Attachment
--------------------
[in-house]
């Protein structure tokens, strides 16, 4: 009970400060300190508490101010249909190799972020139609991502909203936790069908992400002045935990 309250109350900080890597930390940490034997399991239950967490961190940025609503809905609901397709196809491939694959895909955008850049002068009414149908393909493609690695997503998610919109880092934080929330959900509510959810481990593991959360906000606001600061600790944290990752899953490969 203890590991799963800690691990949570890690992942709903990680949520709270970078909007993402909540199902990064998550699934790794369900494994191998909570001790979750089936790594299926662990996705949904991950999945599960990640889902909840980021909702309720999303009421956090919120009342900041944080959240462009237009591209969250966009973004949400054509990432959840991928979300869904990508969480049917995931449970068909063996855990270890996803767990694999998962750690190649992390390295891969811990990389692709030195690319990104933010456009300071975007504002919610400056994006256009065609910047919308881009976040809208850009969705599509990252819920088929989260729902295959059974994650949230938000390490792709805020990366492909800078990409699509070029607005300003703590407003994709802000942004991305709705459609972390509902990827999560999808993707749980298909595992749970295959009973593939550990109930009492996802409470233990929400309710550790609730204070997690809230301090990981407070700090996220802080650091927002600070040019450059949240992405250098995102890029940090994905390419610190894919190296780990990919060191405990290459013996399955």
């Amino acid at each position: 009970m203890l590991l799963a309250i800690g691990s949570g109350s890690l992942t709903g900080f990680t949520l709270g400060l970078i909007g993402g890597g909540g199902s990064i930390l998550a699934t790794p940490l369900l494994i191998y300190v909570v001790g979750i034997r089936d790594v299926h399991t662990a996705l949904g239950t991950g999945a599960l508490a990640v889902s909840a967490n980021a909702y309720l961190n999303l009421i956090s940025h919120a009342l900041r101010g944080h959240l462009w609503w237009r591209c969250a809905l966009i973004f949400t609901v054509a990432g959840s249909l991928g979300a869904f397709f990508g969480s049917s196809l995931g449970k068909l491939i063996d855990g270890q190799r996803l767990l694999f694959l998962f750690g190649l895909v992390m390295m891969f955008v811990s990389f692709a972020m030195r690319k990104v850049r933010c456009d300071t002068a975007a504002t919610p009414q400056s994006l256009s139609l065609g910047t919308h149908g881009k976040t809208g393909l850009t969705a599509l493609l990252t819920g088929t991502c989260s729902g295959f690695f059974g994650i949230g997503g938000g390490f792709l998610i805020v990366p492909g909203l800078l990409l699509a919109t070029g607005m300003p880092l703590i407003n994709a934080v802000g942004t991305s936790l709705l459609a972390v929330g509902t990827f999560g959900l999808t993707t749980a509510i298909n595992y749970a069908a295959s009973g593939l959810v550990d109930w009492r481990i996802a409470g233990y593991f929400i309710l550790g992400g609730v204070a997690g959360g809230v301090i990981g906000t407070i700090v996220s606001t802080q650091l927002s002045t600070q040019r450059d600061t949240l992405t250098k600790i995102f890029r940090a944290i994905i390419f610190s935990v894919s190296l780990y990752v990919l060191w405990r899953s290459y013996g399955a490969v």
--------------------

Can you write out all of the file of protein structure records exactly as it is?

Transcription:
[in-house]
């Protein structure tokens, strides 16, 4: 009970400060300190508490101010249909190799972020139609991502909203936790069908992400002045935990 309250109350900080890597930390940490034997399991239950967490961190940025609503809905609901397709196809491939694959895909955008850049002068009414149908393909493609690695997503998610919109880092934080929330959900509510959810481990593991959360906000606001600061600790944290990752899953490969 203890590991799963800690691990949570890690992942709903990680949520709270970078909007993402909540199902990064998550699934790794369900494994191998909570001790979750089936790594299926662990996705949904991950999945599960990640889902909840980021909702309720999303009421956090919120009342900041944080959240462009237009591209969250966009973004949400054509990432959840991928979300869904990508969480049917995931449970068909063996855990270890996803767990694999998962750690190649992390390295891969811990990389692709030195690319990104933010456009300071975007504002919610400056994006256009065609910047919308881009976040809208850009969705599509990252819920088929989260729902295959059974994650949230938000390490792709805020990366492909800078990409699509070029607005300003703590407003994709802000942004991305709705459609972390509902990827999560999808993707749980298909595992749970295959009973593939550990109930009492996802409470233990929400309710550790609730204070997690809230301090990981407070700090996220802080650091927002600070040019450059949240992405250098995102890029940090994905390419610190894919190296780990990919060191405990290459013996399955």
């Amino acid at each position: 009970m203890l590991l799963a309250i800690g691990s949570g109350s890690l992942t709903g900080f990680t949520l709270g400060l970078i909007g993402g890597g909540g199902s990064i930390l998550a699934t790794p940490l369900l494994i191998y300190v909570v001790g979750i034997r089936d790594v299926h399991t662990a996705l949904g239950t991950g999945a599960l508490a990640v889902s909840a967490n980021a909702y309720l961190n999303l009421i956090s940025h919120a009342l900041r101010g944080h959240l462009w609503w237009r591209c969250a809905l966009i973004f949400t609901v054509a990432g959840s249909l991928g979300a869904f397709f990508g969480s049917s196809l995931g449970k068909l491939i063996d855990g270890q190799r996803l767990l694999f694959l998962f750690g190649l895909v992390m390295m891969f955008v811990s990389f692709a972020m030195r690319k990104v850049r933010c456009d300071t002068a975007a504002t919610p009414q400056s994006l256009s139609l065609g910047t919308h149908g881009k976040t809208g393909l850009t969705a599509l493609l990252t819920g088929t991502c989260s729902g295959f690695f059974g994650i949230g997503g938000g390490f792709l998610i805020v990366p492909g909203l800078l990409l699509a919109t070029g607005m300003p880092l703590i407003n994709a934080v802000g942004t991305s936790l709705l459609a972390v929330g509902t990827f999560g959900l999808t993707t749980a509510i298909n595992y749970a069908a295959s009973g593939l959810v550990d109930w009492r481990i996802a409470g233990y593991f929400i309710l550790g992400g609730v204070a997690g959360g809230v301090i990981g906000t407070i700090v996220s606001t802080q650091l927002s002045t600070q040019r450059d600061t949240l992405t250098k600790i995102f890029r940090a944290i994905i390419f610190s935990v894919s190296l780990y990752v990919l060191w405990r899953s290459y013996g399955a490969v």